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Posted 10/07/2019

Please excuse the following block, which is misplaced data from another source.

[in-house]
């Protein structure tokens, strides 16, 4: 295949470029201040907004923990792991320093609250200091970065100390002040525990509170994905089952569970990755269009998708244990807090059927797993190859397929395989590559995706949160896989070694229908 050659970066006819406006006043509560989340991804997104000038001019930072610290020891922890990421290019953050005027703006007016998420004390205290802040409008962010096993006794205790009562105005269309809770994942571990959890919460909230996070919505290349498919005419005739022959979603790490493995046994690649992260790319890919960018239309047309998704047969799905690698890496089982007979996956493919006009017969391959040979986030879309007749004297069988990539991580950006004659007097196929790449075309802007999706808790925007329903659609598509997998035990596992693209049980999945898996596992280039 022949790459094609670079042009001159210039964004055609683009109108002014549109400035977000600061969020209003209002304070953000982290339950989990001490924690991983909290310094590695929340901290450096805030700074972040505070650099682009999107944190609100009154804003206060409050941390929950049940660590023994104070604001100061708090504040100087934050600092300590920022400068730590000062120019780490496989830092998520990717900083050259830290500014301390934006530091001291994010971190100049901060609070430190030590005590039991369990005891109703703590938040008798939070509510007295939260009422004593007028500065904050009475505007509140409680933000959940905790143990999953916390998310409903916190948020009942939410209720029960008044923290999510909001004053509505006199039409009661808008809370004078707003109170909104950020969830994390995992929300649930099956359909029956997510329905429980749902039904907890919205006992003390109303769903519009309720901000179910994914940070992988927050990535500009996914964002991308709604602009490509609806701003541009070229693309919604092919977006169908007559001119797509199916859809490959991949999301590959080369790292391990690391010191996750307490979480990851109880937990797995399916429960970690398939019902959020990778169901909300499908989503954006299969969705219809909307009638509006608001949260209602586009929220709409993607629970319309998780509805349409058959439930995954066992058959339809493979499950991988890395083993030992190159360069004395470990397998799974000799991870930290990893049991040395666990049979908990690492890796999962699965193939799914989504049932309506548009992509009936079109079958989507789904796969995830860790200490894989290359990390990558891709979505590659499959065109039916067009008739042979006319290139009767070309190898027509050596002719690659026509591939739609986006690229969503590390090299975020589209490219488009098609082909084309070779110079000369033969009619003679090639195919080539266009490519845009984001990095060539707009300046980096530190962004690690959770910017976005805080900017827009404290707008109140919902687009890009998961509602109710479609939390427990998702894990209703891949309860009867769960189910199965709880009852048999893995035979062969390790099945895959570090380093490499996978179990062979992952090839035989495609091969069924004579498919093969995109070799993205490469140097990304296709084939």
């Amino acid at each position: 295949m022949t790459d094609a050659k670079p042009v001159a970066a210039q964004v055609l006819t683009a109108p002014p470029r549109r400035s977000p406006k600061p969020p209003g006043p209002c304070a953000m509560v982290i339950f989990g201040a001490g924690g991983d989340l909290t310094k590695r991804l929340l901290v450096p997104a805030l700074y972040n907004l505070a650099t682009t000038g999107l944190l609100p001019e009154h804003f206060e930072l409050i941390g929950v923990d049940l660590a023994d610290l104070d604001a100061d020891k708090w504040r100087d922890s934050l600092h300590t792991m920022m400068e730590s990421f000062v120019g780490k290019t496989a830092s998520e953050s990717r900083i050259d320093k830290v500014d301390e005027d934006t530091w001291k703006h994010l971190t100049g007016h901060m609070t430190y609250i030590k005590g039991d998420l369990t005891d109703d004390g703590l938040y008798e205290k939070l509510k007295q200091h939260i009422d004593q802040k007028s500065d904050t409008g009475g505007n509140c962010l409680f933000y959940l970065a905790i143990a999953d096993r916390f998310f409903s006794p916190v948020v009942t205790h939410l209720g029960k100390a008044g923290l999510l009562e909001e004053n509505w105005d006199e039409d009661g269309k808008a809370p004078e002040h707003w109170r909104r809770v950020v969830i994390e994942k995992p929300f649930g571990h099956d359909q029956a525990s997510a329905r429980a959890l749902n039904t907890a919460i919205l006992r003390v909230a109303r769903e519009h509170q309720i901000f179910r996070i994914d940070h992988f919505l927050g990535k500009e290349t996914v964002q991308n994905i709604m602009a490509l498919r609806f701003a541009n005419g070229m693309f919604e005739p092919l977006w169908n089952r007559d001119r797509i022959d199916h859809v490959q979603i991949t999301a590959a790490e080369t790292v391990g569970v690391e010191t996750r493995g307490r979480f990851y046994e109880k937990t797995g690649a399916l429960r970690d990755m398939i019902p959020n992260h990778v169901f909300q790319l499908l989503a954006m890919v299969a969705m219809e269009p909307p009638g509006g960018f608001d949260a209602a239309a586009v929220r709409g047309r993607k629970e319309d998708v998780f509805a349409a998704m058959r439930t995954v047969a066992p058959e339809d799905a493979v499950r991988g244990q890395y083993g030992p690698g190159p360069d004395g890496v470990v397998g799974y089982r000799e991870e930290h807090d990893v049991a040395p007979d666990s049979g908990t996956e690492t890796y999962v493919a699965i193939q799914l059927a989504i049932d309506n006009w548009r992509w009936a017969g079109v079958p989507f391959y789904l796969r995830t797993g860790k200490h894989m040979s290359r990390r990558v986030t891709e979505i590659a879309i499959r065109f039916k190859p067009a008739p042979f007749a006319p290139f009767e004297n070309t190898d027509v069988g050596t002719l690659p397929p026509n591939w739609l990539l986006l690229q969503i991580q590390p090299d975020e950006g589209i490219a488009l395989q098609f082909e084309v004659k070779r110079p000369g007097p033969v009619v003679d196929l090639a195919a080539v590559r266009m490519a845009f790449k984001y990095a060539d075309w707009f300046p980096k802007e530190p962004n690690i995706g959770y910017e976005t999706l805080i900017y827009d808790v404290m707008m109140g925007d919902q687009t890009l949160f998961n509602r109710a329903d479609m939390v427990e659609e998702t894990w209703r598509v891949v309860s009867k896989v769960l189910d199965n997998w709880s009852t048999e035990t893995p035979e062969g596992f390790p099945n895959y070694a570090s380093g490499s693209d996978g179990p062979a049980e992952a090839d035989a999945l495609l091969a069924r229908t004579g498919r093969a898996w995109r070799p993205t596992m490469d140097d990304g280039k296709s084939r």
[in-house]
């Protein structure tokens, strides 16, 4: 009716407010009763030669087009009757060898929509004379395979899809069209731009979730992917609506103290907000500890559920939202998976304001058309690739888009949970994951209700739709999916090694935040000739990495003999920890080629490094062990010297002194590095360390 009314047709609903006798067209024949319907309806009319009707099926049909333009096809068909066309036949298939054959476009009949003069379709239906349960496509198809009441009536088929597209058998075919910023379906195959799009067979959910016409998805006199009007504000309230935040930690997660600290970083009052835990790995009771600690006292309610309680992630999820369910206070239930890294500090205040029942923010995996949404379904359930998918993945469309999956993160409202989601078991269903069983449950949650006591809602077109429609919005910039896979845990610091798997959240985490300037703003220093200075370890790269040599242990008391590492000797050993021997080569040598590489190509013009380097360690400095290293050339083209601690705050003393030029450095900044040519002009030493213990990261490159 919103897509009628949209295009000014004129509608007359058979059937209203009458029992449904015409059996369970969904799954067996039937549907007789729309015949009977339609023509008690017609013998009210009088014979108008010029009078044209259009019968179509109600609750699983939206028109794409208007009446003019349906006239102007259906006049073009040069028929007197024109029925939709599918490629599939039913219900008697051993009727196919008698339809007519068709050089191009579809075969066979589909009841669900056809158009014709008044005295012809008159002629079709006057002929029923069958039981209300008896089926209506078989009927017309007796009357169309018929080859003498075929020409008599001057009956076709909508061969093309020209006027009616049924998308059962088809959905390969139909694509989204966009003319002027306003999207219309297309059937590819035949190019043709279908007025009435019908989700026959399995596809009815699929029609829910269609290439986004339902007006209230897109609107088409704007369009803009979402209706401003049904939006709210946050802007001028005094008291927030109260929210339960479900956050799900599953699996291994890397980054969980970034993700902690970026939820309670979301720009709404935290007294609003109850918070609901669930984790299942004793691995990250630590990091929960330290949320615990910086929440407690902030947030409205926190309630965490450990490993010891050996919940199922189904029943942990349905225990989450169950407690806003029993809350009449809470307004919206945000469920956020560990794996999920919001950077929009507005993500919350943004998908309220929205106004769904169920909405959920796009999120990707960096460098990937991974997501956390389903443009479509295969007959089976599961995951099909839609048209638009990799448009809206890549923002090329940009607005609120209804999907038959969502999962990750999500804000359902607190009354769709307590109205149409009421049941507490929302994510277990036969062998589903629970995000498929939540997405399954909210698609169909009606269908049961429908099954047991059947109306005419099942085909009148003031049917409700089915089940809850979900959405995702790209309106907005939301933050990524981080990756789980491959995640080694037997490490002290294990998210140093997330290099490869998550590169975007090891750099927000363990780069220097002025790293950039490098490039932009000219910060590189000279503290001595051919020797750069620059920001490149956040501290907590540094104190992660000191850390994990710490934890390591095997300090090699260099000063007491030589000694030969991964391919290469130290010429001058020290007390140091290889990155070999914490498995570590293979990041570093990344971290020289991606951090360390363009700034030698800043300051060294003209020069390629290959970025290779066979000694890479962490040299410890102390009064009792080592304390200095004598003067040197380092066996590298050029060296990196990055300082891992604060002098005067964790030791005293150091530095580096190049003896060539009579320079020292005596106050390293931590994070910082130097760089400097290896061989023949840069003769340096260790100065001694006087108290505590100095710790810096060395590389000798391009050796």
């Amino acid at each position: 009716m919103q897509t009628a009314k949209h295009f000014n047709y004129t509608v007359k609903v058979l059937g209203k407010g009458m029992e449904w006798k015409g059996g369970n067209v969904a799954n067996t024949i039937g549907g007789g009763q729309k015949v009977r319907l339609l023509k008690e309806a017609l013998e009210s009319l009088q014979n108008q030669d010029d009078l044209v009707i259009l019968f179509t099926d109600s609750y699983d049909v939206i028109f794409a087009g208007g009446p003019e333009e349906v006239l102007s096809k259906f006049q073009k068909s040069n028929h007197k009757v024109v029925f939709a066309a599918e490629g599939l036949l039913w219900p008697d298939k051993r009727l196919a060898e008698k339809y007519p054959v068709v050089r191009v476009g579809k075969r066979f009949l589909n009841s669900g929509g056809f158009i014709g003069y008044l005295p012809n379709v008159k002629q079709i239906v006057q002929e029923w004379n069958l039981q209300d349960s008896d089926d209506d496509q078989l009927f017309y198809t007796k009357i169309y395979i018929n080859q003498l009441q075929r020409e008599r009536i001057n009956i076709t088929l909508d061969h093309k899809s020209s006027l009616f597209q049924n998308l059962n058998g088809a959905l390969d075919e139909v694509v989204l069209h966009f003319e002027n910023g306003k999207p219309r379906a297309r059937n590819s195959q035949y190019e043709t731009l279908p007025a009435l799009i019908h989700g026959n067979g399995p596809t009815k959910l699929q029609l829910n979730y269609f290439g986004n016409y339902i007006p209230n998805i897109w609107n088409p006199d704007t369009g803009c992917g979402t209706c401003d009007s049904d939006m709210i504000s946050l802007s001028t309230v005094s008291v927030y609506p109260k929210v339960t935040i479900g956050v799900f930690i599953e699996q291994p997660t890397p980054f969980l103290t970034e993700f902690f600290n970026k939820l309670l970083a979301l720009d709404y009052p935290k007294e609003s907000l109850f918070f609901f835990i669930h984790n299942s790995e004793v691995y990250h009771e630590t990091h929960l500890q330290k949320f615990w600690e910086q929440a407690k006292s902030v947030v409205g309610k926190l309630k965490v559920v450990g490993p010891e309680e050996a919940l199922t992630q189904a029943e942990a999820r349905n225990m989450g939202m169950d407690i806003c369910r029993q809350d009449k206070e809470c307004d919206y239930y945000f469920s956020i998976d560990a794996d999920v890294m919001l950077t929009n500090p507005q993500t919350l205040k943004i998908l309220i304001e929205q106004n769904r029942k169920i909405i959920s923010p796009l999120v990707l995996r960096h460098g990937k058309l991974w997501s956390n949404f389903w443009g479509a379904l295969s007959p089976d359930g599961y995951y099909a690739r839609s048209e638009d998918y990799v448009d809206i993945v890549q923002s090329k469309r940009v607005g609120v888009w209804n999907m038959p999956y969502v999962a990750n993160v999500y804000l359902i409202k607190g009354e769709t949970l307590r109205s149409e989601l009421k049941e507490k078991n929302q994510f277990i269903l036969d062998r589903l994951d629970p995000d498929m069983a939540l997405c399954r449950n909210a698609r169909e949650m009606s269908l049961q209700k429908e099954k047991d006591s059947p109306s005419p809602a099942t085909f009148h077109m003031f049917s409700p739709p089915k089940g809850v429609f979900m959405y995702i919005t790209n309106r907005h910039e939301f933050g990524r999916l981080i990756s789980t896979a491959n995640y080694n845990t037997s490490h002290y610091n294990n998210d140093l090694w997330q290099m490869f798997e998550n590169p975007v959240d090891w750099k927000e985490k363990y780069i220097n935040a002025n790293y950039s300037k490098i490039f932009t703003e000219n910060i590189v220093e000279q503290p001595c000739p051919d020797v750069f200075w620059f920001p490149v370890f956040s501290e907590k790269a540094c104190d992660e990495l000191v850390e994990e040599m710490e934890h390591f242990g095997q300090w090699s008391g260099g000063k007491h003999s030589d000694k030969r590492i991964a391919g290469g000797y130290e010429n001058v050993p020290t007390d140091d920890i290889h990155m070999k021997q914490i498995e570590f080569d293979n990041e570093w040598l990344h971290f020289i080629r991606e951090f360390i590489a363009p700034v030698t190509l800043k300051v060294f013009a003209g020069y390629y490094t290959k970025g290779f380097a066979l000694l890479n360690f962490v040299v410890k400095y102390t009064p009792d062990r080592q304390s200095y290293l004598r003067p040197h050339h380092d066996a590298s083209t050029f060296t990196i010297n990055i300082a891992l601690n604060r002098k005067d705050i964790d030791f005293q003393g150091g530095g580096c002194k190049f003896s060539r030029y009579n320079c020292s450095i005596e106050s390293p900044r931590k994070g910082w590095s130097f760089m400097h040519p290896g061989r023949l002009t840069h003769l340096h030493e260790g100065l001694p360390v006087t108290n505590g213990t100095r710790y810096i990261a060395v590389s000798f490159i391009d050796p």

“A wiser feller than myself once said, ‘Sometimes you eat the bear, and sometimes the bear, well, he eats you.’” A few of our listeners may recognize this quote from a certain 1998 movie but, for others, well, it may just be a confusing adage. For today’s episode of the B&H Photography Podcast, however, we did indeed “eat the bear” and are very fortunate to welcome actor, musician, and photographer Jeff Bridges to our show. In addition to being an Academy Award-winning actor, Bridges photographs the “behind-the-scenes” making of his movies with a Widelux swing-lens panoramic film camera, and over the years has collected those images in private editions, made for the cast and crew. In 2003, he published a book called, Jeff Bridges: Pictures, and in October 2019, is releasing the incredible Jeff Bridges: Pictures Volume 2, which “expands on Bridges' intimate vision of Hollywood behind-the-scenes. Included within are rare looks at the famed actors, top directors, talented costumers, and makeup artists, skilled and creative set and art decoration, and the rest of the passionate crews involved in such memorable movies as True Grit, Crazy Heart, The Giver, TRON: Legacy, and Hell or High Water. ” With Bridges, we discuss his affinity for the Widelux, and how he handles this camera—known for its idiosyncrasies. We relate the nuts-and-bolts aspects of his workflow, from using the viewfinder (or not) to measuring exposure with a Minolta spot meter, to how he composes a frame with a 140-degree angle of view. We also discuss other wide-format cameras, how Bridges works on set with other actors and crew members, the creation of his new book, and the scope of his photographic work, which has become a unique documentation of movie-making from the 1980s until today. Join us for this lively conversation and look for Jeff Bridges: Pictures Volume 2, published by powerHouse Books and distributed by Penguin Random House. All of Bridge’s proceeds from the sale of his book go to the Motion Picture & Television Fund, a nonprofit organization that offers charitable care and support to film-industry workers. When you visit his website, check the link for No Kid Hungry, an organization dedicated to ending childhood hunger and for which Bridges is the national spokesperson. Finally, if you are in the Los Angeles area on October 15, take the opportunity to have Jeff sign your copy of his book at the Book Soup event, on Sunset Blvd. Guest: Jeff Bridges Above photograph © Jeff Bridges George Clooney, Tragedia/Comedia, "The Men Who Stare at Goats," 2009 © Jeff Bridges Iron Man Suit, "Iron Man," 2008 © Jeff Bridges Stan Winston’s Workshop, "Iron Man," 2008 © Jeff Bridges Stephen Bruton, Songwriter, "Crazy Heart," 2009 © Jeff Bridges Jack Nation, "Crazy Heart," 2009 © Jeff Bridges Gary Ross, Director, and Tobey Maguire, "Seabiscuit," 2003 © Jeff Bridges Claudio Miranda and Olivia Wilde, "Tron: Legacy," 2010 © Jeff Bridges Loyd Catlett, "Seventh Son," 2014 © Jeff Bridges "Scenes of the Crime," 2001 © Jeff Bridges Jodelle Ferland, Tragedia/Comedia, "Tideland," 2005 © Jeff Bridges Jeff Bridges, "True Grit," 2010 © Jeff Bridges Previous Pause Next Host: Allan Weitz Senior Creative Producer: John Harris Senior Producer: Jason Tables Executive Producer: Lawrence Neves